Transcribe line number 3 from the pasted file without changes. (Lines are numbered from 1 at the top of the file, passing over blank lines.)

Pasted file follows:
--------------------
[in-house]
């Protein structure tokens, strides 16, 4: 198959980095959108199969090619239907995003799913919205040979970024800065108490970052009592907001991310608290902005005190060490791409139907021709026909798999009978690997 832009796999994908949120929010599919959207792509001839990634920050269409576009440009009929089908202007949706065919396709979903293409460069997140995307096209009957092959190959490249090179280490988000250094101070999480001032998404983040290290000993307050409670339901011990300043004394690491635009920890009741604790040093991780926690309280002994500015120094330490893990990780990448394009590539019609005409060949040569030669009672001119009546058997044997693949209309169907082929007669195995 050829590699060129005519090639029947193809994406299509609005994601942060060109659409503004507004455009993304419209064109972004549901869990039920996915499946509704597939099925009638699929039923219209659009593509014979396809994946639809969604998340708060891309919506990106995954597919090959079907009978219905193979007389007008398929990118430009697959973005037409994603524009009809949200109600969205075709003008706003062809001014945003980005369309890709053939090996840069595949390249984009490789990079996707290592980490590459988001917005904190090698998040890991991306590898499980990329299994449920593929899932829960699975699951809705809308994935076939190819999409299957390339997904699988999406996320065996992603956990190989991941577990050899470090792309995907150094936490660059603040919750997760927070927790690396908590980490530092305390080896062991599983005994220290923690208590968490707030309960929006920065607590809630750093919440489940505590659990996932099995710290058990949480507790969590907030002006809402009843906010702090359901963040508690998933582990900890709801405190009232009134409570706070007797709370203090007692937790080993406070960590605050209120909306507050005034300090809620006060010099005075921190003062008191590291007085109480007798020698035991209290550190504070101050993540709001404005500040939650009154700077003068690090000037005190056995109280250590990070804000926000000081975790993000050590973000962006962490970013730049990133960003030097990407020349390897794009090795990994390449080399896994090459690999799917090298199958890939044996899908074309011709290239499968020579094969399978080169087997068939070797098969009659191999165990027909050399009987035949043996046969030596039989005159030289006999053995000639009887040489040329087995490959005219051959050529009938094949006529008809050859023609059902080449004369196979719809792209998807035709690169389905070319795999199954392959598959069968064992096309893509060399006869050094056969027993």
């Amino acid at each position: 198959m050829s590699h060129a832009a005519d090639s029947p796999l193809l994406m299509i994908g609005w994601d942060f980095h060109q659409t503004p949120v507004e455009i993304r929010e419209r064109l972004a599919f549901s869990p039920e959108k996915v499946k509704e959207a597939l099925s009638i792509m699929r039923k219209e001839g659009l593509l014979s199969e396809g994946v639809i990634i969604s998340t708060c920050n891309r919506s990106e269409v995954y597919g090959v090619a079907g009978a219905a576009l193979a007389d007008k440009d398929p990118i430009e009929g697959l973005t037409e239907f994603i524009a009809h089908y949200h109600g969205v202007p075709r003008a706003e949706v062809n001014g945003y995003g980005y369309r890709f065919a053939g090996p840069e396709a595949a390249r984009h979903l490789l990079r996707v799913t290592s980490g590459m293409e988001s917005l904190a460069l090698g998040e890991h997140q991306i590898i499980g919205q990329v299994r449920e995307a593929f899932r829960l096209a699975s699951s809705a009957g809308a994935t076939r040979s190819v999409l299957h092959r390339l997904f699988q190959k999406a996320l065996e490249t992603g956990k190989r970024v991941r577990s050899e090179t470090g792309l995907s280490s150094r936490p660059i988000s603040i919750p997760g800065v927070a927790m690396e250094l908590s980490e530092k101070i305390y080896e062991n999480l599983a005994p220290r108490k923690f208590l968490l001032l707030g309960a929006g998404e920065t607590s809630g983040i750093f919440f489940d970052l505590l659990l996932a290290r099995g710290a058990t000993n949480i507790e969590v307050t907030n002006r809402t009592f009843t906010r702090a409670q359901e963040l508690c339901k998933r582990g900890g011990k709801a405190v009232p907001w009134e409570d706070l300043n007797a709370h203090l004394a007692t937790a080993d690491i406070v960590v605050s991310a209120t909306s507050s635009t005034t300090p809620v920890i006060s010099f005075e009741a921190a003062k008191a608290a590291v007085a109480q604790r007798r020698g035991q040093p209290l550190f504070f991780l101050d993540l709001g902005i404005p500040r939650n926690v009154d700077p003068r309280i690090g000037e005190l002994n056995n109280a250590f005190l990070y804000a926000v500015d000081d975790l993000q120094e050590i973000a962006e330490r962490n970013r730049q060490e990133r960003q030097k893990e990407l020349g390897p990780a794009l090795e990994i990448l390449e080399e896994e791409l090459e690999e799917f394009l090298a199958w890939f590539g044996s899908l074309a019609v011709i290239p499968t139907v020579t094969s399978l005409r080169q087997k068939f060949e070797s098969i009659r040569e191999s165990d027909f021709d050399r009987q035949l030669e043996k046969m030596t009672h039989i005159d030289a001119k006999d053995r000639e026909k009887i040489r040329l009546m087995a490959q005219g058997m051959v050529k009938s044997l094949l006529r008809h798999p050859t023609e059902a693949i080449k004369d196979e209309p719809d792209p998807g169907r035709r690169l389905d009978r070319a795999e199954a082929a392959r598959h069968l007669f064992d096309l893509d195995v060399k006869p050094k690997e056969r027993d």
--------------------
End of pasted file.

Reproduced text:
């Amino acid at each position: 198959m050829s590699h060129a832009a005519d090639s029947p796999l193809l994406m299509i994908g609005w994601d942060f980095h060109q659409t503004p949120v507004e455009i993304r929010e419209r064109l972004a599919f549901s869990p039920e959108k996915v499946k509704e959207a597939l099925s009638i792509m699929r039923k219209e001839g659009l593509l014979s199969e396809g994946v639809i990634i969604s998340t708060c920050n891309r919506s990106e269409v995954y597919g090959v090619a079907g009978a219905a576009l193979a007389d007008k440009d398929p990118i430009e009929g697959l973005t037409e239907f994603i524009a009809h089908y949200h109600g969205v202007p075709r003008a706003e949706v062809n001014g945003y995003g980005y369309r890709f065919a053939g090996p840069e396709a595949a390249r984009h979903l490789l990079r996707v799913t290592s980490g590459m293409e988001s917005l904190a460069l090698g998040e890991h997140q991306i590898i499980g919205q990329v299994r449920e995307a593929f899932r829960l096209a699975s699951s809705a009957g809308a994935t076939r040979s190819v999409l299957h092959r390339l997904f699988q190959k999406a996320l065996e490249t992603g956990k190989r970024v991941r577990s050899e090179t470090g792309l995907s280490s150094r936490p660059i988000s603040i919750p997760g800065v927070a927790m690396e250094l908590s980490e530092k101070i305390y080896e062991n999480l599983a005994p220290r108490k923690f208590l968490l001032l707030g309960a929006g998404e920065t607590s809630g983040i750093f919440f489940d970052l505590l659990l996932a290290r099995g710290a058990t000993n949480i507790e969590v307050t907030n002006r809402t009592f009843t906010r702090a409670q359901e963040l508690c339901k998933r582990g900890g011990k709801a405190v009232p907001w009134e409570d706070l300043n007797a709370h203090l004394a007692t937790a080993d690491i406070v960590v605050s991310a209120t909306s507050s635009t005034t300090p809620v920890i006060s010099f005075e009741a921190a003062k008191a608290a590291v007085a109480q604790r007798r020698g035991q040093p209290l550190f504070f991780l101050d993540l709001g902005i404005p500040r939650n926690v009154d700077p003068r309280i690090g000037e005190l002994n056995n109280a250590f005190l990070y804000a926000v500015d000081d975790l993000q120094e050590i973000a962006e330490r962490n970013r730049q060490e990133r960003q030097k893990e990407l020349g390897p990780a794009l090795e990994i990448l390449e080399e896994e791409l090459e690999e799917f394009l090298a199958w890939f590539g044996s899908l074309a019609v011709i290239p499968t139907v020579t094969s399978l005409r080169q087997k068939f060949e070797s098969i009659r040569e191999s165990d027909f021709d050399r009987q035949l030669e043996k046969m030596t009672h039989i005159d030289a001119k006999d053995r000639e026909k009887i040489r040329l009546m087995a490959q005219g058997m051959v050529k009938s044997l094949l006529r008809h798999p050859t023609e059902a693949i080449k004369d196979e209309p719809d792209p998807g169907r035709r690169l389905d009978r070319a795999e199954a082929a392959r598959h069968l007669f064992d096309l893509d195995v060399k006869p050094k690997e056969r027993d």